by Jeremy Leaming
In a number of states, Republican lawmakers have gone to great lengths to make voting a major pain. The Department of Justice, civil liberties groups and others have successfully fought to blunt many of those efforts. Now, in addition to Republican eagerness to limit voting, Hurricane Sandy has wrought large swaths devastation on the East Coast. Not only did Sandy knock out some early voting times in several states, it has left many of them with more work to ensure they will be prepared for Election Day.
Michael Cooper, in a piece for The New York Times, says the “obstacles are formidable. More than 8.2 million households were without power by midday Tuesday, with more than a fifth of them in swing states – a potential problem in an age when the voting process, which once consisted of stuffing paper ballots into boxes, has been electrified.”
Cooper’s piece notes that federal law gives states the ability to choose electors on a “subsequent day,” if they fail to do so on Election Day. But “prominent election lawyer Jerry H. Goldfeder says that while it may be legally “simple,” for states to choose how they might provide more voting opportunities after Election Day, “historically, politically and logistically, it would be highly extraordinary and unique event in American history.” Goldfeder said it likely makes more sense for Congress to clarify federal law to provide for a unified response to elections impacted by terrorist attacks or natural disasters.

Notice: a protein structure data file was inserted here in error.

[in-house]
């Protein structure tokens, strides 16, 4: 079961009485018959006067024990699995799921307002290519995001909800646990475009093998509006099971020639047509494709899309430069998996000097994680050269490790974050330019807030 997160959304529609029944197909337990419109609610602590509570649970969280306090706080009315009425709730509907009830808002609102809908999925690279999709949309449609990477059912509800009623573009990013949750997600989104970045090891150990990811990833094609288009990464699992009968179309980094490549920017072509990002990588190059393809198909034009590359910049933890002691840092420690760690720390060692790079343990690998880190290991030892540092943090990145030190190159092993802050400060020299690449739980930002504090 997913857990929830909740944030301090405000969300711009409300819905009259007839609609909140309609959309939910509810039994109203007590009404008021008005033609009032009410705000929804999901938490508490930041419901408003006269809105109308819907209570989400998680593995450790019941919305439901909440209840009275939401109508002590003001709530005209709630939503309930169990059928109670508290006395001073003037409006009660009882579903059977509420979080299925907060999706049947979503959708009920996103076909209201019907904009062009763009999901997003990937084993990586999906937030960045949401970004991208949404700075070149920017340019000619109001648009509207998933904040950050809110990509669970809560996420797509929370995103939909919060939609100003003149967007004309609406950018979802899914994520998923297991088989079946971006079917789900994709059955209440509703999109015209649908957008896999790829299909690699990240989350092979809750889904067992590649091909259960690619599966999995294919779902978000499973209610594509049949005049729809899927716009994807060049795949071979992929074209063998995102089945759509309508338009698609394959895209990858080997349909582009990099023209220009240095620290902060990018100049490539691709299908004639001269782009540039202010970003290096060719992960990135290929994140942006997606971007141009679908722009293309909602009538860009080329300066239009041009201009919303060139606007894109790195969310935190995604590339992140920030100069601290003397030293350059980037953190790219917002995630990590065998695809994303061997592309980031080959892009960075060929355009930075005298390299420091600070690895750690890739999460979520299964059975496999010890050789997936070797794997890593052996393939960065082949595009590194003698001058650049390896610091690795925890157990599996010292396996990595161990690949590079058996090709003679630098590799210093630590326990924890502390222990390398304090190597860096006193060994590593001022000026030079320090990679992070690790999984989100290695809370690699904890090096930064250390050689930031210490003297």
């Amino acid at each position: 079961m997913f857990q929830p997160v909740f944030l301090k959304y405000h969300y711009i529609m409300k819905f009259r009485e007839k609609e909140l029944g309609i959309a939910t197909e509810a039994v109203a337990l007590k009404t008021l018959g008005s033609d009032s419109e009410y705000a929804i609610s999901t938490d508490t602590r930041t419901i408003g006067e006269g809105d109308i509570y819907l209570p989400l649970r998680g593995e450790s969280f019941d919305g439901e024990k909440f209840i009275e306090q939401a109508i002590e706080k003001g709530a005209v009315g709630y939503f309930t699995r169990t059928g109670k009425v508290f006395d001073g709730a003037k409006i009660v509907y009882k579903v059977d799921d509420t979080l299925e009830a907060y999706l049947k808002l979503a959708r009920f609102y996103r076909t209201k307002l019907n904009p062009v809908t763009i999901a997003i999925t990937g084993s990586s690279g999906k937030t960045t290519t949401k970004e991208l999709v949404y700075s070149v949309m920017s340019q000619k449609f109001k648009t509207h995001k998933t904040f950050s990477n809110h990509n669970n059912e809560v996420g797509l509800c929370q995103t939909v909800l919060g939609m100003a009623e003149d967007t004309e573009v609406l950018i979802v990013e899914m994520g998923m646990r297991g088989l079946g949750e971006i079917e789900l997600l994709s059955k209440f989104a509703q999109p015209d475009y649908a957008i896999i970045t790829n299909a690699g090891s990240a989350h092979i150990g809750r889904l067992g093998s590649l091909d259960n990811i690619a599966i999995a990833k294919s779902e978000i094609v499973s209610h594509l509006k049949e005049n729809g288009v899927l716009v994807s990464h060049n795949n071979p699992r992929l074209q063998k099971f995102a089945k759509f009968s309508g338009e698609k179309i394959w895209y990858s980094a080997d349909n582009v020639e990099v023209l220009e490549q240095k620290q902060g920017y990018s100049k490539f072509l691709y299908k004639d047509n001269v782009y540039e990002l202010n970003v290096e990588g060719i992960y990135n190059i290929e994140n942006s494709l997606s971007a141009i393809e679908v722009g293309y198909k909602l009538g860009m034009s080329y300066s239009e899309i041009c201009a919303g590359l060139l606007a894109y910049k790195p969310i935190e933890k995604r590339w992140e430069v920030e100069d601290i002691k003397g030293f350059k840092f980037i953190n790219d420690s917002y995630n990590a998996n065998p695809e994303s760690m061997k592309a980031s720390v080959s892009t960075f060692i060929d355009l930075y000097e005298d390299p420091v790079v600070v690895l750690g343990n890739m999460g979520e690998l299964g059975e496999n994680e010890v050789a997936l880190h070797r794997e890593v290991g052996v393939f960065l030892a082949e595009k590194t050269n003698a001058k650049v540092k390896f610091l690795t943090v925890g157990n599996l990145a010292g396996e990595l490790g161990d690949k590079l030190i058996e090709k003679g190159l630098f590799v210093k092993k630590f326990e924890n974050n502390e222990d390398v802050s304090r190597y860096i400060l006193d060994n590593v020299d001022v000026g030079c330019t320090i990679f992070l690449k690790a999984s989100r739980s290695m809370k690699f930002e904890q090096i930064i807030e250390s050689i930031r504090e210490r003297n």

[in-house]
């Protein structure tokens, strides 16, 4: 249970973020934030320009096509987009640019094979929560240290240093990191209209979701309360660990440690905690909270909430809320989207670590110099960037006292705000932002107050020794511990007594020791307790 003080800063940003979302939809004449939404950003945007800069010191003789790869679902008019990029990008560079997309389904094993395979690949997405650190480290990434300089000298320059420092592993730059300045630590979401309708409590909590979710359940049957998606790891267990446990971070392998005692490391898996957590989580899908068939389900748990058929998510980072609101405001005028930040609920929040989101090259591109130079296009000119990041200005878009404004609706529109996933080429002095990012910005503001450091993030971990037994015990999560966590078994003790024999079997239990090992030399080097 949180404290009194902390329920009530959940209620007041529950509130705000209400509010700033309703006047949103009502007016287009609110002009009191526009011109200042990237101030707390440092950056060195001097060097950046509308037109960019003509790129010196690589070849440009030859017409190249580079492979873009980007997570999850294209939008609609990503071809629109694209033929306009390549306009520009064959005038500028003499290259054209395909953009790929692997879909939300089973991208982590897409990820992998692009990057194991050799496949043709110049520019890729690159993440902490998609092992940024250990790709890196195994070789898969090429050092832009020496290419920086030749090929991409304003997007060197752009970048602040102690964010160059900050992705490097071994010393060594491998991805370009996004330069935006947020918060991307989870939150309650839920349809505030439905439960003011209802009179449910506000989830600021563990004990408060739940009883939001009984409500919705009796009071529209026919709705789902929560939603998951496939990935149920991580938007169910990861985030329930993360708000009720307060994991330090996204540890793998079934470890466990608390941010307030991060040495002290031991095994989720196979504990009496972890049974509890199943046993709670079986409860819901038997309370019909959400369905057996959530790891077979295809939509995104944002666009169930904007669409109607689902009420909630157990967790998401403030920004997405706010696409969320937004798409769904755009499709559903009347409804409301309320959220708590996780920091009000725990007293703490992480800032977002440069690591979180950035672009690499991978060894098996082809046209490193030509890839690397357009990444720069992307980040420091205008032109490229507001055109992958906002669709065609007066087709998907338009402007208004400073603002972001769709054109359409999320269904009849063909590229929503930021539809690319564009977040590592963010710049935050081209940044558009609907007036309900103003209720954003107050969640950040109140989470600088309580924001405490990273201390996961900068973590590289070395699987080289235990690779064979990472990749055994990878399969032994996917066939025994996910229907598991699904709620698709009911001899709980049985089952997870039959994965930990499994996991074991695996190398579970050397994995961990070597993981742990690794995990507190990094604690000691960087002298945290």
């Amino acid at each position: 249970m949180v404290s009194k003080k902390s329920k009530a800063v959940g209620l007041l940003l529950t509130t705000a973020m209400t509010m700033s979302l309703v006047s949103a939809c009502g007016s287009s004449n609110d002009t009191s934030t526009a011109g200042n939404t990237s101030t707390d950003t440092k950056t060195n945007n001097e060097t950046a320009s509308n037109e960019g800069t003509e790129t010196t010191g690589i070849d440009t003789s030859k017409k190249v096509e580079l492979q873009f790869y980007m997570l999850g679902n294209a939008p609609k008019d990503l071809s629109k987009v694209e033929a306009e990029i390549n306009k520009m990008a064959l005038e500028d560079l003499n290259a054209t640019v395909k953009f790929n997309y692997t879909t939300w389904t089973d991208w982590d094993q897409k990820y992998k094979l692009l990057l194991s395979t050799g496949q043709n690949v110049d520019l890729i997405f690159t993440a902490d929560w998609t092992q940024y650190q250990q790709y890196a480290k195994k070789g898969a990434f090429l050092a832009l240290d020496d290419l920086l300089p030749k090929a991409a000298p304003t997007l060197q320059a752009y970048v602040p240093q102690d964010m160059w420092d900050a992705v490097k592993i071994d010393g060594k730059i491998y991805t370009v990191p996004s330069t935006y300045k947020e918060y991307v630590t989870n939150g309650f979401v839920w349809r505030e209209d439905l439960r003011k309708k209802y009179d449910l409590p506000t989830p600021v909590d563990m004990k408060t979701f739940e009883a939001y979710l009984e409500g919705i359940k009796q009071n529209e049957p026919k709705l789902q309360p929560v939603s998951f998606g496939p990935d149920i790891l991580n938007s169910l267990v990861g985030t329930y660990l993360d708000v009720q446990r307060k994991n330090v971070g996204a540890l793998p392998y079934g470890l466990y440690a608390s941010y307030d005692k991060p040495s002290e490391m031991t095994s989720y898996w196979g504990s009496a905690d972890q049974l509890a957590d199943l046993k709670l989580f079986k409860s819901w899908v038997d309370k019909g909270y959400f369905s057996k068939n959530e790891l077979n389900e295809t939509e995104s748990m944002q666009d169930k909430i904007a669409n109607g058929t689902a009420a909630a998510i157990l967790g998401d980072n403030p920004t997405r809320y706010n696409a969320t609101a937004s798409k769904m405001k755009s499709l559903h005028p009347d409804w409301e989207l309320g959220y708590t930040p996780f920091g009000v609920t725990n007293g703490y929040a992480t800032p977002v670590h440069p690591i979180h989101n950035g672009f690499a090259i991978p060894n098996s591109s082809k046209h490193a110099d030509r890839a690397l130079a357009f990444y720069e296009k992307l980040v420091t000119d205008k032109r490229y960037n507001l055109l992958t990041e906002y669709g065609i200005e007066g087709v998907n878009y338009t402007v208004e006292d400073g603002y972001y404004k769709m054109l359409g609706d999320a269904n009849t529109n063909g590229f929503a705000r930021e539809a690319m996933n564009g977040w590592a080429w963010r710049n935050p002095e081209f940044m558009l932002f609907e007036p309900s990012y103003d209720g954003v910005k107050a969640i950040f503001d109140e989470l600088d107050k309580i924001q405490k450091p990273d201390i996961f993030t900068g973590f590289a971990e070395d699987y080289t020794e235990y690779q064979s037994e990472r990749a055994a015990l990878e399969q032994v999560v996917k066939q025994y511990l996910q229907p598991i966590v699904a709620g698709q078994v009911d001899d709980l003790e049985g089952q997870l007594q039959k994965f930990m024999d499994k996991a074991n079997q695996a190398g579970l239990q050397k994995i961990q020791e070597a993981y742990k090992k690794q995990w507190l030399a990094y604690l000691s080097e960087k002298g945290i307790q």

Some states as Cooper notes have restored some early voting periods. (For example, Maryland Gov. Martin O’ Malley ordered early voting centers to reopen on Oct. 31 and extended early voting until 9 p.m. on Nov. 2 at those centers.)